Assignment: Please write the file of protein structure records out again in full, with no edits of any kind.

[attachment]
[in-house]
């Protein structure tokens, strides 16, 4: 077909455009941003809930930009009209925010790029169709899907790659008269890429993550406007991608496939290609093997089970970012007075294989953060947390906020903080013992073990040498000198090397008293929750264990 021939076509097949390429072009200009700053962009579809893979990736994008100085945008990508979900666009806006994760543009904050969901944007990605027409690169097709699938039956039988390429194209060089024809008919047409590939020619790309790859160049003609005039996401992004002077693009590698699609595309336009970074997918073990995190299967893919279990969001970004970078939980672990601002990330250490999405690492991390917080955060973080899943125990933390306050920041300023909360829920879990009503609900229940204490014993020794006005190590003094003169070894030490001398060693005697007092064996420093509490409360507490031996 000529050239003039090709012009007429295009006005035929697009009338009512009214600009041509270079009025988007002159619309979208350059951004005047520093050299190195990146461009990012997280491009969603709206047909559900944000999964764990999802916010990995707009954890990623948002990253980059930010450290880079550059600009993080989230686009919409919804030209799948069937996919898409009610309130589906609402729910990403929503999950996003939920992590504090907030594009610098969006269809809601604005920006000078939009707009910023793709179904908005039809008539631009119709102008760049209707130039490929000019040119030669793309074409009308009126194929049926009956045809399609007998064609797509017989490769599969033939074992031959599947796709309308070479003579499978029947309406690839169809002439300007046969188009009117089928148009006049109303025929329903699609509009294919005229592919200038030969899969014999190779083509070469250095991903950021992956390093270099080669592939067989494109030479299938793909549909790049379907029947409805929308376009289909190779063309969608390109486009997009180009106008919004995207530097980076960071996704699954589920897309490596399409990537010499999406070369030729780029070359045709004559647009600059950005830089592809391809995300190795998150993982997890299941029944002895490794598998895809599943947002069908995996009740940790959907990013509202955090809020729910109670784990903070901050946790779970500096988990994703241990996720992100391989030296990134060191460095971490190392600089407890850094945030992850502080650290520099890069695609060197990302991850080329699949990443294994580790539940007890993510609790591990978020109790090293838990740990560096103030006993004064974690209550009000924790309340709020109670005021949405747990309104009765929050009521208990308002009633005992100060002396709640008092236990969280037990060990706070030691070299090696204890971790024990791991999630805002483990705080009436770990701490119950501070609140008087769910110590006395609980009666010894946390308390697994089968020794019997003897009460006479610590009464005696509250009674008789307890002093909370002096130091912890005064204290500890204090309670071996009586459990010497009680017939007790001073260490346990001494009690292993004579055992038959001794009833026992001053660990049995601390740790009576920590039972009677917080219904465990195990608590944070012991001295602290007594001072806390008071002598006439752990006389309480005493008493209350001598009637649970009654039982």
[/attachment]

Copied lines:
[in-house]
């Protein structure tokens, strides 16, 4: 077909455009941003809930930009009209925010790029169709899907790659008269890429993550406007991608496939290609093997089970970012007075294989953060947390906020903080013992073990040498000198090397008293929750264990 021939076509097949390429072009200009700053962009579809893979990736994008100085945008990508979900666009806006994760543009904050969901944007990605027409690169097709699938039956039988390429194209060089024809008919047409590939020619790309790859160049003609005039996401992004002077693009590698699609595309336009970074997918073990995190299967893919279990969001970004970078939980672990601002990330250490999405690492991390917080955060973080899943125990933390306050920041300023909360829920879990009503609900229940204490014993020794006005190590003094003169070894030490001398060693005697007092064996420093509490409360507490031996 000529050239003039090709012009007429295009006005035929697009009338009512009214600009041509270079009025988007002159619309979208350059951004005047520093050299190195990146461009990012997280491009969603709206047909559900944000999964764990999802916010990995707009954890990623948002990253980059930010450290880079550059600009993080989230686009919409919804030209799948069937996919898409009610309130589906609402729910990403929503999950996003939920992590504090907030594009610098969006269809809601604005920006000078939009707009910023793709179904908005039809008539631009119709102008760049209707130039490929000019040119030669793309074409009308009126194929049926009956045809399609007998064609797509017989490769599969033939074992031959599947796709309308070479003579499978029947309406690839169809002439300007046969188009009117089928148009006049109303025929329903699609509009294919005229592919200038030969899969014999190779083509070469250095991903950021992956390093270099080669592939067989494109030479299938793909549909790049379907029947409805929308376009289909190779063309969608390109486009997009180009106008919004995207530097980076960071996704699954589920897309490596399409990537010499999406070369030729780029070359045709004559647009600059950005830089592809391809995300190795998150993982997890299941029944002895490794598998895809599943947002069908995996009740940790959907990013509202955090809020729910109670784990903070901050946790779970500096988990994703241990996720992100391989030296990134060191460095971490190392600089407890850094945030992850502080650290520099890069695609060197990302991850080329699949990443294994580790539940007890993510609790591990978020109790090293838990740990560096103030006993004064974690209550009000924790309340709020109670005021949405747990309104009765929050009521208990308002009633005992100060002396709640008092236990969280037990060990706070030691070299090696204890971790024990791991999630805002483990705080009436770990701490119950501070609140008087769910110590006395609980009666010894946390308390697994089968020794019997003897009460006479610590009464005696509250009674008789307890002093909370002096130091912890005064204290500890204090309670071996009586459990010497009680017939007790001073260490346990001494009690292993004579055992038959001794009833026992001053660990049995601390740790009576920590039972009677917080219904465990195990608590944070012991001295602290007594001072806390008071002598006439752990006389309480005493008493209350001598009637649970009654039982």